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Get Out: A Review of this Modern American Horror Movie
This movie has grossed $204.3 million worldwide as of May 7, 2017 and has been domestically announced as the highest-grossing movie by a black filmmaker.
The story is about an interracial couple named Chris Washington (Daniel Kaluuya) and Rose Armitage (Allison Williams) who visits a somewhat unlikely family. Rose's father Dean (Bradley Whitford) is a neurosurgeon and his mother Missy (Catherine Keener) is a hypnotherapist and psychiatrist whose servants named Georgina (Betty Gabriel) and Walter (Marcus Henderson) seem uncanny. Chris' suspicion that something unjust and unexplainable is happening starts when he gets hypnotized by Rose's mom to quit smoking. Still in disbelief of suddenly not wanting to smoke cold turkey, he sees Andre Hayworth (Lakeith Stanfield) who is introduced as Logan King in a gathering, a black man who has been missing for a month. He tells his best friend Rod (Lil Rel Howery) about Logan over the phone who advises Chris to get out of the house after confirming that Logan King is Andre Hayworth. Rod also tells him about the danger in hypnosis as Chris confided that he thinks he was hypnotized. He tells his girlfriend Rose about the weird things that are happening and decides to get out of the house but later on realizes that her parents, including Jeremy (Caleb Landry Jones), Rose's brother and Rose herself has plotted his visit for something unimaginably eerie.
I'm very much into mystery novels so I had to watch this movie and see if I would actually be scared stiff. I was alone at home and I was hesitant but the curiosity ruled over my fear and I am glad that I did watched this so called horror movie.
First, I don't think that the genre that everyone is saying fits the story. It's more of a mystery thriller. When we say horror, there are creepy-looking dead people or monsters and there would be gory scenes to make anyone cringe. I didn't see any of that in this movie, even Georgina, the unearthly housekeeper didn't scare me except for when I look at her picture. No character in the movie gave me the chills and I didn't even cover my eyes on any of the scenes. I'm not sure if it is because I watched it during the daylight in my laptop instead of watching it on the big screen, or because it really wasn't such a scary movie at all. The sound effects, the events, the twist, the climax or the rising action weren't nerve-racking for me but I did like the storyline and the fact that there is much anticipation on what's going to happen to Chris.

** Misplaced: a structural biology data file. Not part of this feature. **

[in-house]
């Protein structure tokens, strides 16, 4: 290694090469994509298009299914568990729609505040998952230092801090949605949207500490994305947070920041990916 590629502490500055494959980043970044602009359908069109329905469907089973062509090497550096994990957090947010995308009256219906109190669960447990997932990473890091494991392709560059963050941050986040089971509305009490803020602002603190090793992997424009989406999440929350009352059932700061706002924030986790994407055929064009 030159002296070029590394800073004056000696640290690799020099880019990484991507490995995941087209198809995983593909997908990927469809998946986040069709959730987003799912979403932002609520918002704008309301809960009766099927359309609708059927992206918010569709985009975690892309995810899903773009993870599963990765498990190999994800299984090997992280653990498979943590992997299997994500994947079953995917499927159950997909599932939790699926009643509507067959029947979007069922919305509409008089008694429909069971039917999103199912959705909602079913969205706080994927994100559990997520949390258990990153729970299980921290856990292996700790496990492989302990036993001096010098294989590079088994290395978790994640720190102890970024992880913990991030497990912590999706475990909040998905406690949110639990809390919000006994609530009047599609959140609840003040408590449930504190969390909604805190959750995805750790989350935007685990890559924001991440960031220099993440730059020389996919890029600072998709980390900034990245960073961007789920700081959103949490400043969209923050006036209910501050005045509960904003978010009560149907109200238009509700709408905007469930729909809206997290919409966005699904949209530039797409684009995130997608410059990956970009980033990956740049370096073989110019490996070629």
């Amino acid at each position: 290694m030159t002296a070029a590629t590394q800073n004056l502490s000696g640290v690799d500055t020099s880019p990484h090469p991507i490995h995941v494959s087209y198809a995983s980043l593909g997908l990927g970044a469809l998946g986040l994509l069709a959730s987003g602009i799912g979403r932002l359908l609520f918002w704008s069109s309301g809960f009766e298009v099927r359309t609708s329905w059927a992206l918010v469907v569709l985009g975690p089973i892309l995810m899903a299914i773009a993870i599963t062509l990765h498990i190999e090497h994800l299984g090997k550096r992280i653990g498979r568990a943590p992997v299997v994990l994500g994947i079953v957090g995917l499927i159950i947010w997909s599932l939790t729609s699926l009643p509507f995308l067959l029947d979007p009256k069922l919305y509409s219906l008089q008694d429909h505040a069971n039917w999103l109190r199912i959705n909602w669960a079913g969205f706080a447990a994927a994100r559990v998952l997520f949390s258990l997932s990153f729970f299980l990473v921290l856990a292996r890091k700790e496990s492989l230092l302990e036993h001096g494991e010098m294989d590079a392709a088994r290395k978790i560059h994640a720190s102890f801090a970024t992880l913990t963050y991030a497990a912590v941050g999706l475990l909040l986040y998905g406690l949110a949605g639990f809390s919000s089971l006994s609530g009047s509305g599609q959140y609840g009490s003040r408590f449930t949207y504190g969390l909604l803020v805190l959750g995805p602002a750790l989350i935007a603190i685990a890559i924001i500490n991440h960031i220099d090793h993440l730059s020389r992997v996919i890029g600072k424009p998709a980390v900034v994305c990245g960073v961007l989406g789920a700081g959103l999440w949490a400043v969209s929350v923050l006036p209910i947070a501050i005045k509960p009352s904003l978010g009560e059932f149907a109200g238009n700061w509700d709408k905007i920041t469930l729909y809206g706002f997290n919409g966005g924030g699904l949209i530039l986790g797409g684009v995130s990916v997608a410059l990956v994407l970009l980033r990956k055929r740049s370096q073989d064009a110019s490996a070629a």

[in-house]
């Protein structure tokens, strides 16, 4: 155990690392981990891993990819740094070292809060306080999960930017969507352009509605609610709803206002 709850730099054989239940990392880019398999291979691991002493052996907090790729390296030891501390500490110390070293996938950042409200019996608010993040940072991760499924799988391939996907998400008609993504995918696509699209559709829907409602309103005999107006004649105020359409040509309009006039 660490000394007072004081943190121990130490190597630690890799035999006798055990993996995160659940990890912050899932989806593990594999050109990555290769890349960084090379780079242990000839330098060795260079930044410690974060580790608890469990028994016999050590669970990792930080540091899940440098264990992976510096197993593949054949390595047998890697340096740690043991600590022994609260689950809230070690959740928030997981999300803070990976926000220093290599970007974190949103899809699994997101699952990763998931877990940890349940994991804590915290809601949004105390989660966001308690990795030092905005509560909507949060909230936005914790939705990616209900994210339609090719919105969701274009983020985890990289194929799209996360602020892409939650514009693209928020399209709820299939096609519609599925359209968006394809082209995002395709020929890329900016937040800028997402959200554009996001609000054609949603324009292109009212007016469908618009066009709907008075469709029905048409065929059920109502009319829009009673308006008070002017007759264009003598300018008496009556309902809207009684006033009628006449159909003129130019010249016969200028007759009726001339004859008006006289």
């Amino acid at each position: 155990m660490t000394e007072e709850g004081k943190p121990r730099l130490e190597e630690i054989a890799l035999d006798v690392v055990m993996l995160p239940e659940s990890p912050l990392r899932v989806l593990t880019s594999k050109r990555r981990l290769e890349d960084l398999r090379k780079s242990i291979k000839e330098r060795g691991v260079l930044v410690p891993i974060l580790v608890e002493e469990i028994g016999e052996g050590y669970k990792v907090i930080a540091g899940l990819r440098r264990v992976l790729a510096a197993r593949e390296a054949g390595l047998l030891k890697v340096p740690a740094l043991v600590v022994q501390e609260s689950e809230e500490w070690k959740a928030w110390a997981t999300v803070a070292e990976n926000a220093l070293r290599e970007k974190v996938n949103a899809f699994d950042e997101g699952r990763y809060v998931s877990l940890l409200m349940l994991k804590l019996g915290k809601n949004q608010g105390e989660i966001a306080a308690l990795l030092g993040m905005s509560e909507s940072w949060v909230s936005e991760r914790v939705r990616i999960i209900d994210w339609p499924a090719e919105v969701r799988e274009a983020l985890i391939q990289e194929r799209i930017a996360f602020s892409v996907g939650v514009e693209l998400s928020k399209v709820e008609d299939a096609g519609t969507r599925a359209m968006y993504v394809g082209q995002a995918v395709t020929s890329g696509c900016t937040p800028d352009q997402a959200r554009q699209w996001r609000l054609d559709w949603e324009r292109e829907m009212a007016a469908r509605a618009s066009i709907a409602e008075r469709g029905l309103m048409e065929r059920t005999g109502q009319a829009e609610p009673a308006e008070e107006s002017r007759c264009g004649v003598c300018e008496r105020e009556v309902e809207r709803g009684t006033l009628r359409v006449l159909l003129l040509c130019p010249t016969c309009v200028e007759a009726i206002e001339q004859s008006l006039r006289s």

The actors did a favorable portrayal of their character in the movie and I particularly love TSA officer Rod as Chris' best friend because he played a big part in making the story comedic with his quipster character that it was easier to finish the film. It was Rod who made it enticing for me to watch as I cracked on his lines. He did everything he could to help his bestfriend, despite the fact that the police didn't believe him. For a mystery film, he created a balance between fun and stress.
It was stressful for me to watch the hypnosis and Chris' exploration of the situation he's into as well as the story behind the black servants (Georgina & Walter), and even Andre. Putting the pieces together to solve the puzzle was traumatic and simply mind-boggling that he could've gone crazy if he hadn't found out sooner that he was in great danger of losing himself to another person. The concept of pseudo-morality wherein older white American people's brains get transplanted into the bodies of younger black people has kept me engrossed. I can understand the fascination of the critics and viewers and why this movie has received good reviews.
I did see a flaw in the movie. When Chris decided to get out of the house in a flash, he unraveled something big that needed a more dramatic reaction. He found a box with pictures of his girlfriend alongside different black American people, including Walter and Georgina. In those pictures, it was clear that Rose was in a relationship with black American guys in the past, but I didn't witness him get shaken up or even give a dumbfounded expression. I was literally whispering while I watched the movie, "Dude, your girlfriend is an accomplice. What the hell are you doing?" I mean, why did he not confront his girlfriend about it? Was he ignoring that fact because he loved her or did he really just have a goal to get out of the house as fast as he can? If he did wanted to get out fast, why was he going to move out with Rose? Did he really think that she was still on his side after seeing the pictures or did the fact that Rose conspired with her family to lure him in their own plan, not sink in? I was confused and had these questions in mind.
Overall, I didn't regret watching the entire film. It didn't scare me at all but it did stimulate my mind and it was fascinating to have such feeling of excitement about what would happen to Chris. I loved that he stood tall, fought hard and survived. If it had been a tragic ending, I would've felt that I wasted my time in watching him fight for his life. What mostly attracted me about how the movie had ended was Rod's dramatic entrance which later on turned out to be a comedic exit.
Get Out (Blu-ray + DVD + Digital HD)
Get your chance to uncover the mystery behind the Armitage white American family and what they have done to black Americans. This movie will make you think really deeply and at the same time, entertain you.